|02-04-2020 (1821 lectures)||Categoria: Llengua|
Welcome to the home page of Signature, a program designed to facilitate "stylometric" analysis and comparison of texts, with a particular emphasis on author identification. The collage below on the right illustrates the sorts of task for which Signature can be used: comparing the styles of Jane Austen and other novelists; examining the "authorial signature" of the plays written by (or controversially attributed to) Shakespeare; establishing the provenance of ancient manuscripts such as the shared books of Aristotle's Ethics; identifying the author of the unattributed Federalist Papers; and investigating the relationships between Biblical scriptures (e.g. Did "Luke" write Acts? Did Paul write Hebrews?).
At present (Summer 2013), Signature has been undergoing the most important enhancement since its initial development, which is now very close to completion (testing is in hand, and documentation is 95% completed). Version 2.00 will include a wide range of new facilities, including:
Investigation is also under way to test the feasibility of incorporating grammatical analysis into the concordancer, so as to enable grammar-informed searching etc. If this proves feasible, the concordancer will also be further integrated with the graphing and data analysis facilities.
It may be some time before Signature 2.00 is fully tested and published here. In the meantime, if you are interested in acquiring it, please register your interest, so that you can be kept informed of progress and provided with the software at the first available opportunity. You might also be invited (on a purely optional basis, of course) to beta-test the software, assistance with which would be much appreciated.
This program is freeware for educational use, but please respect the copyright, and ensure that if you pass it on you do so without charge, make clear its authorship, and leave all documentation intact. The program is provided in two forms, first as a standard ZIP archive, and then as a self-extracting ZIP file. In both cases it is packaged together with the Federalist papers, collated by known author, to serve as sample texts for getting started:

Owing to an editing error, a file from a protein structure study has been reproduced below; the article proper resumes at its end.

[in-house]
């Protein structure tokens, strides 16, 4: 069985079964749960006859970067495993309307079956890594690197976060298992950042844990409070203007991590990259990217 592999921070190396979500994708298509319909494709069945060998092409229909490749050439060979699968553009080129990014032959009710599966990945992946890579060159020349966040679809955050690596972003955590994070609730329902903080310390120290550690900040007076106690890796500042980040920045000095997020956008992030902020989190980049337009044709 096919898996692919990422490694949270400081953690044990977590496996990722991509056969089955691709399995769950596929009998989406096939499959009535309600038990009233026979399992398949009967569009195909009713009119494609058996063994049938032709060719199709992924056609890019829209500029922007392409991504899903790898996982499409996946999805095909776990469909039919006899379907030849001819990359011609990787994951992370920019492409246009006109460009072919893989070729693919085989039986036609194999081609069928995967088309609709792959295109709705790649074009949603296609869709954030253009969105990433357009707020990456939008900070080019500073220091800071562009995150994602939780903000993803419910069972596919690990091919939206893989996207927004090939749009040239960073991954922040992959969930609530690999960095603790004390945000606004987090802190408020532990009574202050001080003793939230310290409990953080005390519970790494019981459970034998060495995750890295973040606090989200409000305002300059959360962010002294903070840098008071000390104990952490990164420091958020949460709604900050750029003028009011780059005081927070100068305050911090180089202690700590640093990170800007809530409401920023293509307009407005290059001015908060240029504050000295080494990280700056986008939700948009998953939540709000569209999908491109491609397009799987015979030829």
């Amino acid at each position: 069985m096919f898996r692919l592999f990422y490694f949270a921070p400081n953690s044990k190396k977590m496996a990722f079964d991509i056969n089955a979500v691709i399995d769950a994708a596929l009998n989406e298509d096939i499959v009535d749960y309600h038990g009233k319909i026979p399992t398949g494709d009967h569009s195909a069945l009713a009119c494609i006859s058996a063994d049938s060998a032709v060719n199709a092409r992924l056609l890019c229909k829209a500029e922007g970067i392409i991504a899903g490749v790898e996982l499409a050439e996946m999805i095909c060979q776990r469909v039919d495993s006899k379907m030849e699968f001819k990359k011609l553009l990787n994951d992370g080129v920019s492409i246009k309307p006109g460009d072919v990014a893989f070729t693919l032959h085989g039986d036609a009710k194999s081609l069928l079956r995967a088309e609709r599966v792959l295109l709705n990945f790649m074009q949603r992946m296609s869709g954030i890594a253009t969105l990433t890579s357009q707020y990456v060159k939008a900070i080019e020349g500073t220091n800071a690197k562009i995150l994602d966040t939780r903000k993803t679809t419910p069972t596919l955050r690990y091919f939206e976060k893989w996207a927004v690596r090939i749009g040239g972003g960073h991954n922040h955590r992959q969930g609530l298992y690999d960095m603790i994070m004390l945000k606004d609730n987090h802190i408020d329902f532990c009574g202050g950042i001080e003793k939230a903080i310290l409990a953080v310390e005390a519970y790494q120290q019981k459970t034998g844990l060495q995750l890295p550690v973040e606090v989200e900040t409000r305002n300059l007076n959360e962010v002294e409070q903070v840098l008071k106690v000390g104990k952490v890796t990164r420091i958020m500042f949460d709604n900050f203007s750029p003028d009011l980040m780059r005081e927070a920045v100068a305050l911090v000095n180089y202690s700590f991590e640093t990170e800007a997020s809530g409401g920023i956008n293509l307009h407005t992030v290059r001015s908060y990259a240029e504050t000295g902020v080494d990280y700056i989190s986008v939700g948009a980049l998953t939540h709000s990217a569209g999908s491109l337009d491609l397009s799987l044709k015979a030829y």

This is the first publicly available version, but please note that it was at a development stage with a number of important features still to be added and documentation incomplete (e.g. with no online help)
Improvements planned include:
Having downloaded the ZIP archive, extract it into an appropriate directory (e.g. "C:Signature") and start the system by running the file "Signature.exe".
A PowerPoint presentation is provided in the package, to give a straightforward introduction to the ideas of stylometric analysis and the Signature system in a manner suitable for private study, or a taught course on literary computing. Use PowerPoint to print out handouts (six slides per page) for a useful quick-reference guide:
PowerPoint presentation: Introduction to Textual Analysis using Signature.
Full documentation will in due course be provided in a comprehensive Help file, which is currently in preparation.
Although Signature can operate on standard text and HTML files, it is often desirable to prepare these for use appropriately (e.g. by enclosing metadata in "<...>" tag brackets, so as to exclude it from the analysis). This particularly applies to files from the Gutenberg Project, which are otherwise extremely useful for the purpose, but which have extensive front/back matter that needs to be marked out if it is not to distort the stylometric results. The following files contain small archives of pre-prepared files, most of them deriving from the Gutenberg archives: